Women’s spines evolved with a more pronounced curve to help them bear the strain of pregnancy, according to research spearheaded at UT Austin.
The natural adaptation eases pressure on a pregnant woman’s back and even limits the damage done when she leans back or hyperextends her spine. The difference between men’s and women’s spines is documented for the first time in the Dec. 13 issue of Nature.
Researchers attribute the difference to an adaptation that first appeared 2 million years ago in an early human ancestor. Because the difference doesn’t appear in chimpanzees, researchers believe that walking upright led to the adaptation.
“Without the adaptation, pregnancy would have placed a heavier burden on back muscles, causing considerable pain and fatigue and possibly limiting foraging capacity and the ability to escape from predators,” said UT anthropologist Liza Shapiro, who conducted the research with graduate student Katherine K. Whitcome, now a postdoctoral fellow at Harvard University.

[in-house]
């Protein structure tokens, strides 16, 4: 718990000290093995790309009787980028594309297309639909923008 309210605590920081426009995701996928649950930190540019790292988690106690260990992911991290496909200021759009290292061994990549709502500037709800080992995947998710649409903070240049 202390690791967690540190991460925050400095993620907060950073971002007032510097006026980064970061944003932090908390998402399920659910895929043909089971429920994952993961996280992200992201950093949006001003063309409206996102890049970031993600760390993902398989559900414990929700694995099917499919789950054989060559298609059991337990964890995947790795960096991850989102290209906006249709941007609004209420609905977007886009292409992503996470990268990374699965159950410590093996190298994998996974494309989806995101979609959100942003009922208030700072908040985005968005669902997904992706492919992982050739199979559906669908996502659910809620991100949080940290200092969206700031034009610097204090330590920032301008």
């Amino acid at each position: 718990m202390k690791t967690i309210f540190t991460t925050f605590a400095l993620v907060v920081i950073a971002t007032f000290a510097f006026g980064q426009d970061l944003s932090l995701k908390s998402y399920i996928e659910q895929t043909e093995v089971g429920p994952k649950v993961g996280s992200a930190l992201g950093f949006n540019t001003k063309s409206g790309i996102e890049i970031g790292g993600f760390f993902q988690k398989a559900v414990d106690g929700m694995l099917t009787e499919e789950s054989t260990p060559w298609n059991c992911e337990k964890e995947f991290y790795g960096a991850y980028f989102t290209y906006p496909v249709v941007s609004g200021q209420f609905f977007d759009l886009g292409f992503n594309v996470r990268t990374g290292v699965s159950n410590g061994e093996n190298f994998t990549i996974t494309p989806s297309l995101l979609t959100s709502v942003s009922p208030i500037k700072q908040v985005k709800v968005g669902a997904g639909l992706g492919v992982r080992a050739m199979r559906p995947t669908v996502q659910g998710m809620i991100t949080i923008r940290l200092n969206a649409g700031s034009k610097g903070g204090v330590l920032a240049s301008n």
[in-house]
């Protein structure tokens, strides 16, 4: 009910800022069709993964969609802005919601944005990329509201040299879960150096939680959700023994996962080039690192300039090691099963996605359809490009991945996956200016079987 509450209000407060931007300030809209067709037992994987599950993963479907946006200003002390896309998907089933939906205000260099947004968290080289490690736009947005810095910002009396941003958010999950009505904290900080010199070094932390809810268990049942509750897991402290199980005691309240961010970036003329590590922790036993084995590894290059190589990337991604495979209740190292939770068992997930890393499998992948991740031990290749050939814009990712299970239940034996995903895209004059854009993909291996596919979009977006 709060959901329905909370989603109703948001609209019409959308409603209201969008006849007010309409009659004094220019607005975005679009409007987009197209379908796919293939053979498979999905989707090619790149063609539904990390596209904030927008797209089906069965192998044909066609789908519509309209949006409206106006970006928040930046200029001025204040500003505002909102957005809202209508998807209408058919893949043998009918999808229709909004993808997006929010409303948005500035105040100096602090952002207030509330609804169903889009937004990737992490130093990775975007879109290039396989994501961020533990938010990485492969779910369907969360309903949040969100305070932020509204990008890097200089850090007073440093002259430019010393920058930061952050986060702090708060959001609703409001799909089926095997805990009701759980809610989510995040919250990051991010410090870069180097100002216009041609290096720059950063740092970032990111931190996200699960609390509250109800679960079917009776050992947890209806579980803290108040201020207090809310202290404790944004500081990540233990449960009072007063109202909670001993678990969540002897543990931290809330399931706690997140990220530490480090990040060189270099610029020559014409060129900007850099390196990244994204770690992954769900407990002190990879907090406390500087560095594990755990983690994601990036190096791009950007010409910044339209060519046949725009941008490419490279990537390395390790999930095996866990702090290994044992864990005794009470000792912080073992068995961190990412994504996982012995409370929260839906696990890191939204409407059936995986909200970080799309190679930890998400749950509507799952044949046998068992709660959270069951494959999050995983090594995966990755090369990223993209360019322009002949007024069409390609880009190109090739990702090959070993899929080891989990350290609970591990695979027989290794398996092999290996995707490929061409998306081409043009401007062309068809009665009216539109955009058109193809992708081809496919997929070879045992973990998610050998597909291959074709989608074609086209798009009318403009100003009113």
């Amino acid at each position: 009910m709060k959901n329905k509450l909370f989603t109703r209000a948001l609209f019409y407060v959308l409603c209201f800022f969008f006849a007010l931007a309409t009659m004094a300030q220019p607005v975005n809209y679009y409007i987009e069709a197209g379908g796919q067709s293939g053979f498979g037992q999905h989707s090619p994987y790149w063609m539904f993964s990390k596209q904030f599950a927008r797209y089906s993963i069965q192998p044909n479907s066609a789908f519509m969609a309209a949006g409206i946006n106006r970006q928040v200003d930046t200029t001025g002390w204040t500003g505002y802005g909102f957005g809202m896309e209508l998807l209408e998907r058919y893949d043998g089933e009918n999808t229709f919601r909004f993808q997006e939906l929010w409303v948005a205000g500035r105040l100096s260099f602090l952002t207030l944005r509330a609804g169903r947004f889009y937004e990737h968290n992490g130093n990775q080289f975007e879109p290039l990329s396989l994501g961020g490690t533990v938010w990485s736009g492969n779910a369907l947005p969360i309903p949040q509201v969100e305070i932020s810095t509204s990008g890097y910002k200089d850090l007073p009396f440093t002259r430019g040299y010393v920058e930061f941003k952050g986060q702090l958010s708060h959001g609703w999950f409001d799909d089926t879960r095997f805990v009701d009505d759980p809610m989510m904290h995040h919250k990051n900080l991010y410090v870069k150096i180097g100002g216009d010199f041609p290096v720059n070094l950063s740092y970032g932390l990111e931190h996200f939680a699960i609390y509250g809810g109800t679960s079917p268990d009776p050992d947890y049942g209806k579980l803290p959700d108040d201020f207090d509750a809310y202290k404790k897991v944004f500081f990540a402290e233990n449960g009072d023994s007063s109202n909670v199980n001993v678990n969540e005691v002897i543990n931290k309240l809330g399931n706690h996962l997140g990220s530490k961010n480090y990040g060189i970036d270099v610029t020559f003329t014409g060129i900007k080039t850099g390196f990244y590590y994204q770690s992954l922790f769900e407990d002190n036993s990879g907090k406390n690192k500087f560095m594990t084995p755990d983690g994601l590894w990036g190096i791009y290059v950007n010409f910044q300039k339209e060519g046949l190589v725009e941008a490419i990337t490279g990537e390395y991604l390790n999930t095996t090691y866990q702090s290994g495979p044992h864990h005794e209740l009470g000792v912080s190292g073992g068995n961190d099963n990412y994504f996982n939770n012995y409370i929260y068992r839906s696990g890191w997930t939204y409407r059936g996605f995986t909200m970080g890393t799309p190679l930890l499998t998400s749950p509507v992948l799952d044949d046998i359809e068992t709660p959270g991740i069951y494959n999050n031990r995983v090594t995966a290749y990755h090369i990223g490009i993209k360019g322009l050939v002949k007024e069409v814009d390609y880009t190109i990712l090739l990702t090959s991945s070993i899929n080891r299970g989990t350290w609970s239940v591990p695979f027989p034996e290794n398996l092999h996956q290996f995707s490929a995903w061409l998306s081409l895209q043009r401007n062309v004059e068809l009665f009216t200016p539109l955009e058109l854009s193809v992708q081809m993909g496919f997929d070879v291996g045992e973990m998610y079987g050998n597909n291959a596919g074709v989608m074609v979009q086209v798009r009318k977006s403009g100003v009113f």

Harvard anthropologist Daniel Lieberman also contributed to the study, which shows that the key differences between males and females appear in the lower back, or lumbar portion of the spine.
Human spines have a unique forward curve in the lumbar region, but the curve extends across more vertebrae in females. The joints between the vertebrae also are larger in females and angled differently from those of males to better support the extra weight.
“Any mother can attest to the awkwardness of standing and walking while balancing pregnancy weight in front of the body,” Shapiro said. “Yet our research shows their spines have evolved to make pregnancy safer and less painful than it might have been if these adaptations had not occurred.”